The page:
According to new research by NatWest ‘imposter syndrome’ is deterring women from starting their own business. Maddie Holmes, Relationship Manager at NatWest discusses the issue, and outlines how the bank wants to do something about it.

New research by NatWest suggests women entrepreneurs are being held back because they lack confidence and faith in their abilities.

So-called ‘imposter syndrome’ affects almost two thirds (60%) of would-be female entrepreneurs who blame a lack of confidence. They cite the belief that they are “not the kind of person” who could start a business, or a feeling that they didn’t deserve to succeed for putting them off. Natwest is working hard with female entrepreneurs to understand how to overcome imposter syndrome and succeed in business.

Imposter Syndrome impacts both men and women, however, men are more likely to push through the syndrome. Women on the other hand, tend to give in to their self-doubt.

The research follows the publication of the Rose Review ((, commissioned by HM Treasury and led by Alison Rose, CEO of commercial and private banking at NatWest. This found that only one in three UK entrepreneurs is female. The review suggests the following barriers female entrepreneurs need to overcome;

  • lack of access to funding
  • risk aversion
  • primary care responsibilities
  • perception of skills

What is Natwest doing to help?

To help NatWest has launched the #OwnYourImposter campaign (( The campaign aims to support women by building their confidence to start or grow their business. In addition to this, the bank has also launched a new crowdfunding platform, Back Her Business (( This was designed to help would-be businesswomen gain access to funding. It also creates female-focused initiatives, such as mentoring support from successful women.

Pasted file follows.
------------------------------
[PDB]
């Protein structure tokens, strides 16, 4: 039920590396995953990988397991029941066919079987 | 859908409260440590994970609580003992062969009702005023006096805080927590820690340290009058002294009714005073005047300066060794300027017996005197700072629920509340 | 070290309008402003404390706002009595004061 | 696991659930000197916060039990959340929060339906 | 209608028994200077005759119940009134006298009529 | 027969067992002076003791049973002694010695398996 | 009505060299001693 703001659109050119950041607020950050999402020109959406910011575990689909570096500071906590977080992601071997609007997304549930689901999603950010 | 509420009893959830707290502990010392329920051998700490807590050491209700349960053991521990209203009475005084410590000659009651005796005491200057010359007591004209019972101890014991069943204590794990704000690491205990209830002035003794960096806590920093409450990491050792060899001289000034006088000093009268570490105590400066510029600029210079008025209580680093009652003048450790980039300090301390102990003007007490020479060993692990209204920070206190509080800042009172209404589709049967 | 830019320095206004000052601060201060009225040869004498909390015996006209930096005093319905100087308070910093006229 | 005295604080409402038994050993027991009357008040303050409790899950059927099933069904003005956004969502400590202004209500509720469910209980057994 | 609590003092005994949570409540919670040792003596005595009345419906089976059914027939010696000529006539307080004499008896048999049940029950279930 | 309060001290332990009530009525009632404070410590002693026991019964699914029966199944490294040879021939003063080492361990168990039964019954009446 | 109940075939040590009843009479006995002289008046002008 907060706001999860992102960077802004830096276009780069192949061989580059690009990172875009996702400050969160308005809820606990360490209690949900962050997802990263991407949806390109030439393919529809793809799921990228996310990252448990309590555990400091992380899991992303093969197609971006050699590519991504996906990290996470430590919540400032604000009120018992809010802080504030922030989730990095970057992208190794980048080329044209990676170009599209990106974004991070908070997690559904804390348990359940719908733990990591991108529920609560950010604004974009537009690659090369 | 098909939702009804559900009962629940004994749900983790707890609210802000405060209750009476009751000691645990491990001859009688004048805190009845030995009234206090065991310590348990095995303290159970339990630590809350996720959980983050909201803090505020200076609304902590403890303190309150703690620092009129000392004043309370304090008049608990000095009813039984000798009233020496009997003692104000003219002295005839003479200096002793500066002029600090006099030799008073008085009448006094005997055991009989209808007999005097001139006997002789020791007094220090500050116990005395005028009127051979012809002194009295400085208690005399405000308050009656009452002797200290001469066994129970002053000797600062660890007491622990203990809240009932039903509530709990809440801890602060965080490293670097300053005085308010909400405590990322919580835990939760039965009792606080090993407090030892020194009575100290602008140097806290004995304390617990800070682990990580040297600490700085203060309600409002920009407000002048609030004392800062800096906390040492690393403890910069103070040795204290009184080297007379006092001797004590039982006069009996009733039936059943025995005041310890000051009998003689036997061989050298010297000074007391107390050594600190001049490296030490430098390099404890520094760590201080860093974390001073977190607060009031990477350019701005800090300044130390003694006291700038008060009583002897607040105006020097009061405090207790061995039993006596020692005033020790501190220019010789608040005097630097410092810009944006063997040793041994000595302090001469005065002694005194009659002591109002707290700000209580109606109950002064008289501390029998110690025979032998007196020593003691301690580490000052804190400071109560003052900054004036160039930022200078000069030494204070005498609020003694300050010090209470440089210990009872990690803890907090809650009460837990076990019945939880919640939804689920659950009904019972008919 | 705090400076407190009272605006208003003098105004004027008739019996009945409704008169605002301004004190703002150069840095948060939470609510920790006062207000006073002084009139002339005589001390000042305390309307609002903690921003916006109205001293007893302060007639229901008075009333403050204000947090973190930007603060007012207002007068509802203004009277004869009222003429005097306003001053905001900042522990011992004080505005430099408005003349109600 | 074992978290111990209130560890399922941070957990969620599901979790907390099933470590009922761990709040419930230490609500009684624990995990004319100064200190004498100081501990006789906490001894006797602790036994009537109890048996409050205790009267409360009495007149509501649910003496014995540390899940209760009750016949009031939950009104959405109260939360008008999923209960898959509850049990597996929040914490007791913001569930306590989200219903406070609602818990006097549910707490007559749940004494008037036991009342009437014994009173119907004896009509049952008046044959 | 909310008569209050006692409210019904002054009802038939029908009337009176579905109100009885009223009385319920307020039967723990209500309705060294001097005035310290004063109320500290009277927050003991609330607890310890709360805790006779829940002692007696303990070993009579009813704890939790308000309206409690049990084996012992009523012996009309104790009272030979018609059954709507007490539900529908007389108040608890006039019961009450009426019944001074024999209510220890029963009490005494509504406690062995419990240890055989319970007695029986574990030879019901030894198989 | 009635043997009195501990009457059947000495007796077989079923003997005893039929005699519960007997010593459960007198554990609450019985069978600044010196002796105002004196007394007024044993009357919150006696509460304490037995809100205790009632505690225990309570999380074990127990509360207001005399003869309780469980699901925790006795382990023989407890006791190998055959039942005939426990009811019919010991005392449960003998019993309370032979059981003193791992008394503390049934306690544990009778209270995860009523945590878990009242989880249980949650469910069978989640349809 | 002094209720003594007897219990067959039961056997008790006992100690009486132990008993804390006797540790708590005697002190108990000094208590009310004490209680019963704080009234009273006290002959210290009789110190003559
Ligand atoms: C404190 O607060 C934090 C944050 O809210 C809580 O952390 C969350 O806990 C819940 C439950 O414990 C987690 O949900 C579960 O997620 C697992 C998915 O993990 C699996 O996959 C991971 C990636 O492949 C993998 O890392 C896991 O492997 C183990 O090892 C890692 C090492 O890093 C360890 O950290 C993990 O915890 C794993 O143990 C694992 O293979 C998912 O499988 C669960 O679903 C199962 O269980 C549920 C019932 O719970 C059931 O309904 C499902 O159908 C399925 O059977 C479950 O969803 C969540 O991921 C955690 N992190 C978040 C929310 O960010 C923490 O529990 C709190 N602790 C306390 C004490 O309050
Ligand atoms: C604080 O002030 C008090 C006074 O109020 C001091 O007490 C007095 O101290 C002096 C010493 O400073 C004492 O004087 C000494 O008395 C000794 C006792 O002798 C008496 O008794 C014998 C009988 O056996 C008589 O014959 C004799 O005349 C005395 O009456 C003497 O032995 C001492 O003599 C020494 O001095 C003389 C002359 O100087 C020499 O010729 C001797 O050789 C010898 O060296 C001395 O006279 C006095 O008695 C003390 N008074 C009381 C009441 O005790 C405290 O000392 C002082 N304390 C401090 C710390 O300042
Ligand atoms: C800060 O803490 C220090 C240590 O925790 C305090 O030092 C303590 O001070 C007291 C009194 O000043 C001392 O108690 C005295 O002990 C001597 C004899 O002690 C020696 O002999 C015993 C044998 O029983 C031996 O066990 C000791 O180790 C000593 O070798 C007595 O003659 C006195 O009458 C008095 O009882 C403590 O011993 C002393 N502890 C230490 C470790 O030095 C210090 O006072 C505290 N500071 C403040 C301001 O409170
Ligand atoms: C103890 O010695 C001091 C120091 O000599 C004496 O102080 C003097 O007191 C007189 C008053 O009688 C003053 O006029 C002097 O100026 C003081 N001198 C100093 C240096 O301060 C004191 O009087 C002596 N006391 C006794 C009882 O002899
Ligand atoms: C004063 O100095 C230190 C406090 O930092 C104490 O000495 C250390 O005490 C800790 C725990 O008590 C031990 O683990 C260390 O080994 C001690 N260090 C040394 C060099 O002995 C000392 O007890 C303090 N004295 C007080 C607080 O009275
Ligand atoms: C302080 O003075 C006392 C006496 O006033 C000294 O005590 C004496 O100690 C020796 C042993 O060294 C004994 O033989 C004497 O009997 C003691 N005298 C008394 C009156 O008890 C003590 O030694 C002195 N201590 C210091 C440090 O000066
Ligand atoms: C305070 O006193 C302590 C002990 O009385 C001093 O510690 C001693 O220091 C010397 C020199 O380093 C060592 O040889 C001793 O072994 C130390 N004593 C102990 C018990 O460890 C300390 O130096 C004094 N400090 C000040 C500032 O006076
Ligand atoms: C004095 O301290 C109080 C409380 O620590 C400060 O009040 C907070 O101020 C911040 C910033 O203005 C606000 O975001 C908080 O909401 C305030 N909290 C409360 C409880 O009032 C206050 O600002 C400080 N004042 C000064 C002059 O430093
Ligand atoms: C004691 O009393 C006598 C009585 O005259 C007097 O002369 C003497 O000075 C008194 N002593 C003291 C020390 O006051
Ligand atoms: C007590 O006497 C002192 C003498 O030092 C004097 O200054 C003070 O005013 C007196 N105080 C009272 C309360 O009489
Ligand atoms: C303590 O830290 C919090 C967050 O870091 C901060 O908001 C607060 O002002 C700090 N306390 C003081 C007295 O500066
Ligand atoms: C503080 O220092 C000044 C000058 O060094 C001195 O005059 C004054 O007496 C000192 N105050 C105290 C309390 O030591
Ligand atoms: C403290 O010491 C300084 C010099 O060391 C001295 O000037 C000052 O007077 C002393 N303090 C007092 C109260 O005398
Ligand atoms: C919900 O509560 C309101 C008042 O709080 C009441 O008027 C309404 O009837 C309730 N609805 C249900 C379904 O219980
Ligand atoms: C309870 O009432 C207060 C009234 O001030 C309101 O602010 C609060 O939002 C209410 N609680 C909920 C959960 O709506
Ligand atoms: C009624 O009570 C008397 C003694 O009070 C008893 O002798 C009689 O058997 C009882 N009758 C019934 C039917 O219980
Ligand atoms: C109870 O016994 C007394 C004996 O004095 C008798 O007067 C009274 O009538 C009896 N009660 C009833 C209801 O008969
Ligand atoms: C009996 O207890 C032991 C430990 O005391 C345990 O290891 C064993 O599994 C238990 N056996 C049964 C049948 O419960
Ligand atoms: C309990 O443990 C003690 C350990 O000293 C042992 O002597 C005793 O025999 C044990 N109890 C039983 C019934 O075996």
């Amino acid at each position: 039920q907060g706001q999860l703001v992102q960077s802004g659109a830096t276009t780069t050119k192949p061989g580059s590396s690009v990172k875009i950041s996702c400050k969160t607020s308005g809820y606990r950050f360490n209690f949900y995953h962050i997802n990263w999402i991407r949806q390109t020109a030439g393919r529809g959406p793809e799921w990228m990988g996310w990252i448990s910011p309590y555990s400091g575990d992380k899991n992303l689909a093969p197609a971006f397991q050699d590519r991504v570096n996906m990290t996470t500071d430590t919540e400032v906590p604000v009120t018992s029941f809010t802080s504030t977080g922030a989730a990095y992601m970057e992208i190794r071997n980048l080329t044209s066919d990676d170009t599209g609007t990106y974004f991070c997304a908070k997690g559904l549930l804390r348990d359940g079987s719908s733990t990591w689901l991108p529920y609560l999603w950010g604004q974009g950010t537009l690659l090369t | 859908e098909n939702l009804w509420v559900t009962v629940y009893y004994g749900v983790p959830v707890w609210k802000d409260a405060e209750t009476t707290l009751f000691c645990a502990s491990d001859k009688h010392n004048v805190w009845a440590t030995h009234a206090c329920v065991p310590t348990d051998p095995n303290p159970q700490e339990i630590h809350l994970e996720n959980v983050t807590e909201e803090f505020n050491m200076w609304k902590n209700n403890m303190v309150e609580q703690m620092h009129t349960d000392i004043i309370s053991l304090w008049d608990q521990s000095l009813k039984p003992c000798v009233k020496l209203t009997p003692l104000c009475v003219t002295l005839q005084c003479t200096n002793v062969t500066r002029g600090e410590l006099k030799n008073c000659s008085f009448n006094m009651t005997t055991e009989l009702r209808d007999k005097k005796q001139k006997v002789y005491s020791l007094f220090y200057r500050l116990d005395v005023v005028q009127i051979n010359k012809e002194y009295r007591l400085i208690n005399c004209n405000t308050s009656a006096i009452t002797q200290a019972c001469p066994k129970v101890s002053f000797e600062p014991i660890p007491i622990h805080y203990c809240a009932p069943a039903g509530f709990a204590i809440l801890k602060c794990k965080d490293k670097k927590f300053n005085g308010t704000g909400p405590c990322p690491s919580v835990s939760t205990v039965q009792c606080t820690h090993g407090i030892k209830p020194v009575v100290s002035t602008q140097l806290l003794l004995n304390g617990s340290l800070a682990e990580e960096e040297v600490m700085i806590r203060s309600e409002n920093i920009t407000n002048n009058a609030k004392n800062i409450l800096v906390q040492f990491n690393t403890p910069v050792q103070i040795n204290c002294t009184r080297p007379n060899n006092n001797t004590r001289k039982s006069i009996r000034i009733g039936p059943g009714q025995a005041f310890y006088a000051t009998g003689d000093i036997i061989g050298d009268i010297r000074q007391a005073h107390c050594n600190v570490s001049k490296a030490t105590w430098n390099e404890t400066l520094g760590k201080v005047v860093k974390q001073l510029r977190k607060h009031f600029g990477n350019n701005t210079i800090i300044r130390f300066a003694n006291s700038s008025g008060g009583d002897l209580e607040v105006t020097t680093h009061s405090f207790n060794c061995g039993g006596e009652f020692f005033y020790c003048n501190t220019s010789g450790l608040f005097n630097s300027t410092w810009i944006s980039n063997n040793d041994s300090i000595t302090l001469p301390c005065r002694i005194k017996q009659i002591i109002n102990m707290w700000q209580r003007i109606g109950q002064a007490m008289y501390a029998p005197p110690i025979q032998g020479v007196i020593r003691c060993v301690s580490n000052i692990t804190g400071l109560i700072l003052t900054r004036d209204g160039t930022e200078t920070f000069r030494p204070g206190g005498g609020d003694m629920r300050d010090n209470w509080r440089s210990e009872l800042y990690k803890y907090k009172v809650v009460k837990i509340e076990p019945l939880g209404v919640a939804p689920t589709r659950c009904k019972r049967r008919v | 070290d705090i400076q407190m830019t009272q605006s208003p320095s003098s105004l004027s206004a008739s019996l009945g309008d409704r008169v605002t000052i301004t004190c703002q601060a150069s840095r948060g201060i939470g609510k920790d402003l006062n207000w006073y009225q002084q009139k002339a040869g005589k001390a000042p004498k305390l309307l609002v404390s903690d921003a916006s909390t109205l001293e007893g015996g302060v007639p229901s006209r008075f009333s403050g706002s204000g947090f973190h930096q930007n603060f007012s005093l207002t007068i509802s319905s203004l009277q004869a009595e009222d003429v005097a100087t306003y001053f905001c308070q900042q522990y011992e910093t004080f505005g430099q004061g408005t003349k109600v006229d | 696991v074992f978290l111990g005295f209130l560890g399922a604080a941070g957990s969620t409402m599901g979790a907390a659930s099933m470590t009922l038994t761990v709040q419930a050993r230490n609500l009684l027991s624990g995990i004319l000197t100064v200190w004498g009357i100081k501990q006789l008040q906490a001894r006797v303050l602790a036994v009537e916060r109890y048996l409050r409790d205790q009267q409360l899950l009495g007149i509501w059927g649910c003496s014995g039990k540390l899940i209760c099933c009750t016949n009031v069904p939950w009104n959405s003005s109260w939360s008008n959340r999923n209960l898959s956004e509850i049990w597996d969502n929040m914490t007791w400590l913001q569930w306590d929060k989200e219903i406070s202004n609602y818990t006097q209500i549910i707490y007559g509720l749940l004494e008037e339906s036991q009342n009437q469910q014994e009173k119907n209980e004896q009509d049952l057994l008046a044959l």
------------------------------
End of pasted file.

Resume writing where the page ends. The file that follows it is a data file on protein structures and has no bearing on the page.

One of the mentors who has already signed up to Back Her Business is award-winning documentary filmmaker Stacey Dooley. She recently hosted a panel discussion for the #OwnYourImposter campaign with some of the UK’s rising female entrepreneur stars.

She said: “The research shows nearly 60% of women have put off starting a business due to imposter syndrome which is shocking. I’ve personally experienced that little, nagging voice of doubt in the back of my head and want to make sure that anyone feeling the same knows that they can face it head on and shouldn’t let it stop them from reaching their goals.”

So how can you tackle imposter syndrome head on so you reach your business potential?

Here are seven top tips from SME owners NatWest has worked with who have beaten it.

  1. Age is just a number.

    Rachael Dunseath is the founder of Myroo, a plant-based skincare brand for sensitive and allergic skin. She launched the company just over two years ago.
    “I knew it was a great idea – my research showed that the market needed these products – but I was so unsure about taking the leap,” she says. “My imposter syndrome hit its peak when I landed a place on an accelerator programme. I was surrounded by younger, more dynamic entrepreneurs, who were taking risks, being brave and hustling.”
    While Dunseath is in her early 40s, many of her fellow entrants on the programme were in their 20s. Over time, Dunseath has found that a coping strategy has been to forget about her age and focus on what she wants to achieve instead.

  2. Remember: Rome wasn’t built in a day.

    A lack of skills particular to your business can seem daunting. For Nikki Hollier, owner of Border in a Box, a ready-made garden border template kit, it was her perceived lack of plant knowledge and general horticultural skills that she believed was holding her back.